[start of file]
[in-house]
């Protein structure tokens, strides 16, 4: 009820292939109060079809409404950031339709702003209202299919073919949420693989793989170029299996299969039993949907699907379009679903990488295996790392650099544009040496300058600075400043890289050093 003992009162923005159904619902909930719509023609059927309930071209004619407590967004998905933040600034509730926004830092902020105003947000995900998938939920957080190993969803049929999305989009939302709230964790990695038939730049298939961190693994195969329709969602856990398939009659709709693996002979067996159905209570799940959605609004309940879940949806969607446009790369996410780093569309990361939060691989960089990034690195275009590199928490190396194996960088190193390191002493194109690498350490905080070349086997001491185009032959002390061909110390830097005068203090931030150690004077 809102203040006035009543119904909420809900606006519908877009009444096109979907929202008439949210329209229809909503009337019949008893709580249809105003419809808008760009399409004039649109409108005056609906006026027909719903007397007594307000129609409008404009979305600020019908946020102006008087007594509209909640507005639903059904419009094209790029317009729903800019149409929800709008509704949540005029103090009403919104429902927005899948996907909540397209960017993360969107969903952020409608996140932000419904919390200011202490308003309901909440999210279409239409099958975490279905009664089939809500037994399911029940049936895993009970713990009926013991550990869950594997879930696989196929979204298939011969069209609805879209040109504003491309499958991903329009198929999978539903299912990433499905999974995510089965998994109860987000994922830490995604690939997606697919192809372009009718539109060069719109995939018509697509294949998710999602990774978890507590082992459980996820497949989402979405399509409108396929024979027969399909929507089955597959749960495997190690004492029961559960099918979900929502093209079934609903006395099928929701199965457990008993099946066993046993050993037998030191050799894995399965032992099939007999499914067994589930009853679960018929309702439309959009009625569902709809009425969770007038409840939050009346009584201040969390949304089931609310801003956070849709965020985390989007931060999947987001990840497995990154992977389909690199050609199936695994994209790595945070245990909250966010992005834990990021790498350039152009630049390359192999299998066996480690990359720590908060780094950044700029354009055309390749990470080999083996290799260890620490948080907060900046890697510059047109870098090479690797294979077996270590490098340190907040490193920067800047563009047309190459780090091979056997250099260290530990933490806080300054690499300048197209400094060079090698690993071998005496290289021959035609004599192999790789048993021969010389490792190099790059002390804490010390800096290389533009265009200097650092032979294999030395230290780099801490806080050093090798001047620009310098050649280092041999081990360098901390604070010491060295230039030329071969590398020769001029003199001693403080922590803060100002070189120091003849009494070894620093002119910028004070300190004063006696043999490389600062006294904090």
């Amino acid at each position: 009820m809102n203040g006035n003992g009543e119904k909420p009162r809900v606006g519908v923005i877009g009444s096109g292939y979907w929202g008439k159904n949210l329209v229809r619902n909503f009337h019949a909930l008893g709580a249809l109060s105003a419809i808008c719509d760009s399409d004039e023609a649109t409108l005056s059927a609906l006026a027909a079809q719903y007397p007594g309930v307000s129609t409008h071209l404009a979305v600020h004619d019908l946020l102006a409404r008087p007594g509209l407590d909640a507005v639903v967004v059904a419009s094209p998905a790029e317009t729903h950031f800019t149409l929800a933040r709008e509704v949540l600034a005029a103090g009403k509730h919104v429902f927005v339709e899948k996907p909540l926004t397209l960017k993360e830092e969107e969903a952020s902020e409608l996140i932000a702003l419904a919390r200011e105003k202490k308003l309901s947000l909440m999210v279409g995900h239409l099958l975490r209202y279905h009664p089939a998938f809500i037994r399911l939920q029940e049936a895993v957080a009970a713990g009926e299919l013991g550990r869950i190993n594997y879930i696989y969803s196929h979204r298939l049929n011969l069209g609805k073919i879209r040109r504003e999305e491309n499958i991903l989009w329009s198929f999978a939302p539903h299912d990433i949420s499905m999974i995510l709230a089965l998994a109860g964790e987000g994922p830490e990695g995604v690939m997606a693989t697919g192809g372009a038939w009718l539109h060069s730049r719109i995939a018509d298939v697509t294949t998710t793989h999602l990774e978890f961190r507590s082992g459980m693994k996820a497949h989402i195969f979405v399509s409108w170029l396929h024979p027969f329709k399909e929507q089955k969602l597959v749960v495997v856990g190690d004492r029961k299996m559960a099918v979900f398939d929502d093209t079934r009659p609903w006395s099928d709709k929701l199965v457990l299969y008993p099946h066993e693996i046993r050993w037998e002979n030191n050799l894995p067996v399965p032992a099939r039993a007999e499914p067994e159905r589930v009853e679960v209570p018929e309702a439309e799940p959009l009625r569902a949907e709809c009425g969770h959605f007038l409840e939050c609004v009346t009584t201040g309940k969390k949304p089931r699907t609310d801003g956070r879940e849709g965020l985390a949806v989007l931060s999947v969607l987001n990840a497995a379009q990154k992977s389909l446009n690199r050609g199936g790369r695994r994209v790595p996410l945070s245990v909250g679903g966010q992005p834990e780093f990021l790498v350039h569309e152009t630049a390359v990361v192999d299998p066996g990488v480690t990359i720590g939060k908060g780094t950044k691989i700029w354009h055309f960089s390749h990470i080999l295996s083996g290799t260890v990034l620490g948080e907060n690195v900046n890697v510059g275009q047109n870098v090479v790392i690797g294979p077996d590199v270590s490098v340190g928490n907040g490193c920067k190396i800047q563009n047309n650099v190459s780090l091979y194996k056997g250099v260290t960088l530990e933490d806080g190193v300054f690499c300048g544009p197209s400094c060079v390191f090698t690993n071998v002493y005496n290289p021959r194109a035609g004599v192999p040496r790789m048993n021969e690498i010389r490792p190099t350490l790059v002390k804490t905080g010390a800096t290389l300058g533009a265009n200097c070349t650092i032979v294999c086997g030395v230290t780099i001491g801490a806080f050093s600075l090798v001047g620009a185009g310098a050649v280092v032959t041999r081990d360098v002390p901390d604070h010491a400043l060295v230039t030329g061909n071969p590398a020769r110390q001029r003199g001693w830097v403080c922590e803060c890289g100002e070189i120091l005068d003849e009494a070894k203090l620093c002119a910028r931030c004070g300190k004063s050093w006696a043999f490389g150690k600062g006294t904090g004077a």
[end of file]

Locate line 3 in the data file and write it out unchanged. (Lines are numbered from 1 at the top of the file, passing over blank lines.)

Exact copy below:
């Amino acid at each position: 009820m809102n203040g006035n003992g009543e119904k909420p009162r809900v606006g519908v923005i877009g009444s096109g292939y979907w929202g008439k159904n949210l329209v229809r619902n909503f009337h019949a909930l008893g709580a249809l109060s105003a419809i808008c719509d760009s399409d004039e023609a649109t409108l005056s059927a609906l006026a027909a079809q719903y007397p007594g309930v307000s129609t409008h071209l404009a979305v600020h004619d019908l946020l102006a409404r008087p007594g509209l407590d909640a507005v639903v967004v059904a419009s094209p998905a790029e317009t729903h950031f800019t149409l929800a933040r709008e509704v949540l600034a005029a103090g009403k509730h919104v429902f927005v339709e899948k996907p909540l926004t397209l960017k993360e830092e969107e969903a952020s902020e409608l996140i932000a702003l419904a919390r200011e105003k202490k308003l309901s947000l909440m999210v279409g995900h239409l099958l975490r209202y279905h009664p089939a998938f809500i037994r399911l939920q029940e049936a895993v957080a009970a713990g009926e299919l013991g550990r869950i190993n594997y879930i696989y969803s196929h979204r298939l049929n011969l069209g609805k073919i879209r040109r504003e999305e491309n499958i991903l989009w329009s198929f999978a939302p539903h299912d990433i949420s499905m999974i995510l709230a089965l998994a109860g964790e987000g994922p830490e990695g995604v690939m997606a693989t697919g192809g372009a038939w009718l539109h060069s730049r719109i995939a018509d298939v697509t294949t998710t793989h999602l990774e978890f961190r507590s082992g459980m693994k996820a497949h989402i195969f979405v399509s409108w170029l396929h024979p027969f329709k399909e929507q089955k969602l597959v749960v495997v856990g190690d004492r029961k299996m559960a099918v979900f398939d929502d093209t079934r009659p609903w006395s099928d709709k929701l199965v457990l299969y008993p099946h066993e693996i046993r050993w037998e002979n030191n050799l894995p067996v399965p032992a099939r039993a007999e499914p067994e159905r589930v009853e679960v209570p018929e309702a439309e799940p959009l009625r569902a949907e709809c009425g969770h959605f007038l409840e939050c609004v009346t009584t201040g309940k969390k949304p089931r699907t609310d801003g956070r879940e849709g965020l985390a949806v989007l931060s999947v969607l987001n990840a497995a379009q990154k992977s389909l446009n690199r050609g199936g790369r695994r994209v790595p996410l945070s245990v909250g679903g966010q992005p834990e780093f990021l790498v350039h569309e152009t630049a390359v990361v192999d299998p066996g990488v480690t990359i720590g939060k908060g780094t950044k691989i700029w354009h055309f960089s390749h990470i080999l295996s083996g290799t260890v990034l620490g948080e907060n690195v900046n890697v510059g275009q047109n870098v090479v790392i690797g294979p077996d590199v270590s490098v340190g928490n907040g490193c920067k190396i800047q563009n047309n650099v190459s780090l091979y194996k056997g250099v260290t960088l530990e933490d806080g190193v300054f690499c300048g544009p197209s400094c060079v390191f090698t690993n071998v002493y005496n290289p021959r194109a035609g004599v192999p040496r790789m048993n021969e690498i010389r490792p190099t350490l790059v002390k804490t905080g010390a800096t290389l300058g533009a265009n200097c070349t650092i032979v294999c086997g030395v230290t780099i001491g801490a806080f050093s600075l090798v001047g620009a185009g310098a050649v280092v032959t041999r081990d360098v002390p901390d604070h010491a400043l060295v230039t030329g061909n071969p590398a020769r110390q001029r003199g001693w830097v403080c922590e803060c890289g100002e070189i120091l005068d003849e009494a070894k203090l620093c002119a910028r931030c004070g300190k004063s050093w006696a043999f490389g150690k600062g006294t904090g004077a």